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I need to implement webservices in an upcoming project and wanted to know what are the main points to base the decision on whether to implement using java or .NET

I'm a C++er...

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12 Answers 12

If you're a Java shop use Java. If you're a .NET shop use .NET.

There really is no difference that makes one of the two languages superior to the other in regards to web services.

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1  
Then the next big question is do you want to use Microsoft's tools or do you prefer the open source community of Java. Both work, it just depends on your overall philosophy in this regard... –  Stephane Grenier Dec 15 '08 at 18:00
    
As Stephane said, both the technologies will do the job. But one thing you thing you can consider is the infrastructure in which you have to deploy these web services. –  Dinesh Feb 23 '12 at 4:37

Possible consideration - .NET pre 3.5 only provided support for SOAP based services, but I believe the 3.5 WCF offers REST and SOAP now.

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There's no real difference from programmer's point of view (implementation).

For me, a reason to pick Java is that all tools and infrastructure are free/open source. OS, deployment web server, databases, IDEs and developer tools.

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I have plenty of experience with both, and both will certainly do the job.

However I tend to prefer Java over .Net for things like web services for the following reasons:

  • It's cross-platform, which gives you much better options on the hosting side (e.g. running a big Linux cluster on Amazon EC2)
  • The library ecosystem is larger and more mature, especially on the server side.
  • I prefer the more flexible open source philosophy to "the only way is Microsoft". Vendor lock-in is always a bad idea for your enterprise architecture in the long run.
  • You can optionally use awesome languages like Clojure or Scala on the JVM

Ultimately though, I'd go with the one your team has the most skills with. This will determine what you are most productive with, which is usually most important if your main objective is to deliver value quickly.

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It's a personal decision, usually determined by the technology already in place or the skill set of the developer(s) writing the services.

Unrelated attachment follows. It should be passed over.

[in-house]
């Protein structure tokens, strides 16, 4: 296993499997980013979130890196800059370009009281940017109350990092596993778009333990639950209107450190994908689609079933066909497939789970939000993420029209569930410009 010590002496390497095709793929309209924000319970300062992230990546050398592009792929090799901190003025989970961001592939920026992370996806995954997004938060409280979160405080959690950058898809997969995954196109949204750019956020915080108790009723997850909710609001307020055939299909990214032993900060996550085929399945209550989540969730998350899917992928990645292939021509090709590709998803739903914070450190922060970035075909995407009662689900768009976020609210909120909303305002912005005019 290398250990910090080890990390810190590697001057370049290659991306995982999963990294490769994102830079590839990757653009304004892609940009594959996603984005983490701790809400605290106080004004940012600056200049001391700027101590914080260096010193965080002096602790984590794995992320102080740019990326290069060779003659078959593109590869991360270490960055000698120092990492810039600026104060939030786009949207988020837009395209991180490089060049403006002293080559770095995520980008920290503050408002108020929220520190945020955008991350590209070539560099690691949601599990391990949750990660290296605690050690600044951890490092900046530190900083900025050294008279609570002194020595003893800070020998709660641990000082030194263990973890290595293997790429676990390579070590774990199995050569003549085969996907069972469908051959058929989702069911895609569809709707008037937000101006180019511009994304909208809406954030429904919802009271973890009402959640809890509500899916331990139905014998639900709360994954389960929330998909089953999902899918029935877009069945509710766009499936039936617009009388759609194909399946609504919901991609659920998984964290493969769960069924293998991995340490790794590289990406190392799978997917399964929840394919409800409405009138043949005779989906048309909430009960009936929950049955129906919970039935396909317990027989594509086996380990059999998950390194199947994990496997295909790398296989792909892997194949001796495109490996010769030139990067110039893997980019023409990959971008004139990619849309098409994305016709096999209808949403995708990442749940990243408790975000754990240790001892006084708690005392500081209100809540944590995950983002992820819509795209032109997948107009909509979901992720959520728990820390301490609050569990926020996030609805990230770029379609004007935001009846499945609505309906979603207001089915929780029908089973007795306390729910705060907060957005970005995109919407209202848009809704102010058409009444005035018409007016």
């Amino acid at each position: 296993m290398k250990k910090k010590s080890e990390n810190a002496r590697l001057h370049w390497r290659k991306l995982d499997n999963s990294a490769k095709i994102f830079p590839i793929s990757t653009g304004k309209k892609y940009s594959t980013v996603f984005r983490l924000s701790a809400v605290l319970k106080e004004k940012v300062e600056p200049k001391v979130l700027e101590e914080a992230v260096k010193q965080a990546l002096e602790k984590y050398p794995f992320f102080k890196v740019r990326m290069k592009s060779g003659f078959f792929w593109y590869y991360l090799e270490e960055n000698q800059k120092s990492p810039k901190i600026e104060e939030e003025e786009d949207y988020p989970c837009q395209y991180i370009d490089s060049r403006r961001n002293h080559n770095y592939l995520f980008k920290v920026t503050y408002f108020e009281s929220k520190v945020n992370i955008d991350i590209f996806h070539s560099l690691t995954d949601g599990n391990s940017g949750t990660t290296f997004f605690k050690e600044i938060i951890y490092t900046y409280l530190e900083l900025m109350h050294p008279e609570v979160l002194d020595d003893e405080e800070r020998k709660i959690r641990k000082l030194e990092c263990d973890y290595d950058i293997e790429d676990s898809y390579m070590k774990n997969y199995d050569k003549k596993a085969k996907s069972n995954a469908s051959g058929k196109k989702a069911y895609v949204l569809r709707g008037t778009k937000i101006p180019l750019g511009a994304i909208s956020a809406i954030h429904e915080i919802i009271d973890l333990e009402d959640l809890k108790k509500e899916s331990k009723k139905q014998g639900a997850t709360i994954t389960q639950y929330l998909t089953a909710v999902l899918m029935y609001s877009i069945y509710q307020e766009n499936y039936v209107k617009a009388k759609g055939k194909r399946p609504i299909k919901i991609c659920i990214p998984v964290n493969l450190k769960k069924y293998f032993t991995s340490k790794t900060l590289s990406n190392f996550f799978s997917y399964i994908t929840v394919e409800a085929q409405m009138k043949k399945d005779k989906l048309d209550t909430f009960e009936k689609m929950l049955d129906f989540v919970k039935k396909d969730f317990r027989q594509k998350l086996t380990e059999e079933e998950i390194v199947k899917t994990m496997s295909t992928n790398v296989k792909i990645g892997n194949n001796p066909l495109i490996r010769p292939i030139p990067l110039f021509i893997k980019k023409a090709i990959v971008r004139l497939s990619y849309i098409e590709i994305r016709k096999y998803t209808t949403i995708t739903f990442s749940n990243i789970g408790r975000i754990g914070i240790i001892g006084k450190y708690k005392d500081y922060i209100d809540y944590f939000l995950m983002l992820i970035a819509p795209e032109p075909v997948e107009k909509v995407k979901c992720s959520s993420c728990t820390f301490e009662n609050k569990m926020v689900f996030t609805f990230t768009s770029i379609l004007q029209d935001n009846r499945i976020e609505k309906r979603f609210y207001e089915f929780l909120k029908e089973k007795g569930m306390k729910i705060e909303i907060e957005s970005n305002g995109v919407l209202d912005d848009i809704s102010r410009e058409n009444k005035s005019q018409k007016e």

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i've never really developed web services in java, but i have in .NET and if you're using Visual Studio they're an absolute cinch to whip up (i expect they're a little more difficult to do without the aid of VS).

if you're already working in java, and don't have any .NET stuff in place, stick with java - it'll save you a lot of money (if you were to get Visual Studio in, as i mentioned), and possibly some time involved in learning the specifics of .NET

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In my experience, Web Services are a bit more tightly integrated into Visual Studio than they are into Java's editors.

The Eclipse IDE doesn't even have JAX-WS (Java standard web services stack) support built in, opting to use Apache Axis 1 instead.

Netbeans supports JAX-WS, though.

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I personally prefer .NET to Java for many reasons I don't want to go through, since it doesn't really matter and is more a personal preference than a strict guideline I can recommend.

If you have Java infrastructure in place or using a platform other than Windows for your server applications, I strongly suggest Java. However, if you don't have anything in place and running on Windows platform, .NET is pretty cool in that area (WCF/ASMX/WSE/...).

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As you say you're a C++ - er you'll probably find .NET easier as you can target it directly from C++.

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I'm a Java guy, but I think Web Services are easier to code in .NET. Visual Studio takes care of everything, in Java it takes a bit to get started. A bit of a problem in some projects with JAX-WS is, that SUN ships the "old" version 2.0 with Java 6. If you want to use the current version, it's some work to make it run with Java 5 and Java 6.

If your app must be portable, you should obviously choose Java. Otherwise I would say it's just a choice of your preferred language, since the above issues are really small (maybe you want to choose Axis or something else anyway, I haven't worked with something other than JAX-WS yet).

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I'm surprised that Java 6u10 didn't upgrade JAX-WS. –  Powerlord Dec 15 '08 at 20:06

IMO if you want to do SOAP, then its a heck of a lot easier to use .NET and WCF. However, I've found REST to be a bit tricky with WCF, and had to implement a custom XML parser to do it instead of using their built-in one.

You probably want to consider your hosting environment too. If you are going to serve this from Windows hardware, you can drop .NET WCF web services into IIS. If you are going to run a Linux/Solaris server, then it isn't even a question...

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I suggest implementation with JSP ,it provides a robust platform for development I prefer JSP to ASP or any microsoft techonolgy!

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